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Comment A non-story (Score 2) 87

If I want my firewall to protect me from malware hidden within TLS encryption, I'll allow that firewall to perform MITM attacks so that it can see my encrypted communications.

The best prevention against malware sits in front of the PC screen.

This is one of those articles that takes a non-problem and ascribes importance to it in order to grab headlines.

Comment Re:Reason I don't use Bing... (Score 1) 256

...where is it the law that I have to check for a robots.txt file?

There isn't a law.

Bing support admitted to me that their spider had a bug and they were not going to fix it.

There's nothing I can do to make Microsoft be good netizens, that ball is entirely in their court. Bing support made it obvious to me that they don't care.

Comment Re:enable it? funny... I did the opposite (Score 1) 141

... it was always an absolutely HORRIBLE idea. ...

For you, possibly.

But I have used the backsapce key to go back a lot. Indeed, it is present on Windows Firefox, but the Firefox that came with Debian has it disabled, and I find myself constantly hitting the backkspace key and watching nothing happen.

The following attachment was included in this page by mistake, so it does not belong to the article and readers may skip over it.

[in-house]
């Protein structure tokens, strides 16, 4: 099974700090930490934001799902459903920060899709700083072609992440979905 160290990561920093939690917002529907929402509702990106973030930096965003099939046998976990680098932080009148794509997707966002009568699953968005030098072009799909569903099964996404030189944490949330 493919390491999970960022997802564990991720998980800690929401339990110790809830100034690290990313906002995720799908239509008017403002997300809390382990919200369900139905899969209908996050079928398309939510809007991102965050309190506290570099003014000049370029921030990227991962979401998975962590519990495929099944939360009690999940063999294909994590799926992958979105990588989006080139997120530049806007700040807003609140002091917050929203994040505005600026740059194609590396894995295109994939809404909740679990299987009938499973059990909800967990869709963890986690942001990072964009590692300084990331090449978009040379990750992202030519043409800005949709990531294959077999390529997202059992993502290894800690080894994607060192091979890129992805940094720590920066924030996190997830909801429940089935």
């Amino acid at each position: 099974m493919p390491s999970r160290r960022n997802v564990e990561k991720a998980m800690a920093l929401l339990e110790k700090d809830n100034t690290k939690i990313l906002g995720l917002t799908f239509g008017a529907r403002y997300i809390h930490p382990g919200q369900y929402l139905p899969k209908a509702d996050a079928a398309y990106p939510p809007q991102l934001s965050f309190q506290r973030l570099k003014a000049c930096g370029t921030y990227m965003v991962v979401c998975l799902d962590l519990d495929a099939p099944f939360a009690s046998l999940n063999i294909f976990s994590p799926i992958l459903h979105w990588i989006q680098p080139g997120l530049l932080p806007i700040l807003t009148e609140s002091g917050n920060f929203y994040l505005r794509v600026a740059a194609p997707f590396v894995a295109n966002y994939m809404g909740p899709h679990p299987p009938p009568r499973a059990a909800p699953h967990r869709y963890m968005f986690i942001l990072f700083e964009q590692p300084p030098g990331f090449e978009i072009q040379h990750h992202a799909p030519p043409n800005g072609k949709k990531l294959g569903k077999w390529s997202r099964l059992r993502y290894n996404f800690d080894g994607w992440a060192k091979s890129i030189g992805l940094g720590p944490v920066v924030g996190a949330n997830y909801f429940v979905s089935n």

I agree with another comment, it should at least be configurable. That way, both you and I can be happy. :)

Comment Reason I don't use Bing... (Score 4, Interesting) 256

...Bing as their search engine (another product Microsoft says is better than a Google product but that very few people actually use...

The Bing spider did not follow the instructions (about which subdirectories to skip) I gave it in the robots.txt file on my website.

I sent logs and my robots.txt to Bing's support team, and got back an answer along the lines of, ~yeah, we know that sometimes it doesn't follow robots.txt, that's your problem to solve~.

If Microsoft thinks their search spider is so "special" that it need not follow the instructions I give it for my websites, then I don't want anything to do with Bing.

Comment Looks like a good start... (Score 2) 110

...The group hopes to put in place Caller ID verification standards that would help block calls from spoofed phone numbers and to consider a "Do Not Originate" list that would block spoofers from impersonating specific phone numbers from governments, banks or others....

I'm happy that the original focus is more on the source than the destination.

What I would also like to see is something along the lines of... tracking the robocalls back to their origination networks and creating a blacklist of the resulting bad actor networks.

Some entity is allowing these calls into the public telephone network.

The entryways to our public phone networks obviously need to be more secure than they currently appear to be.

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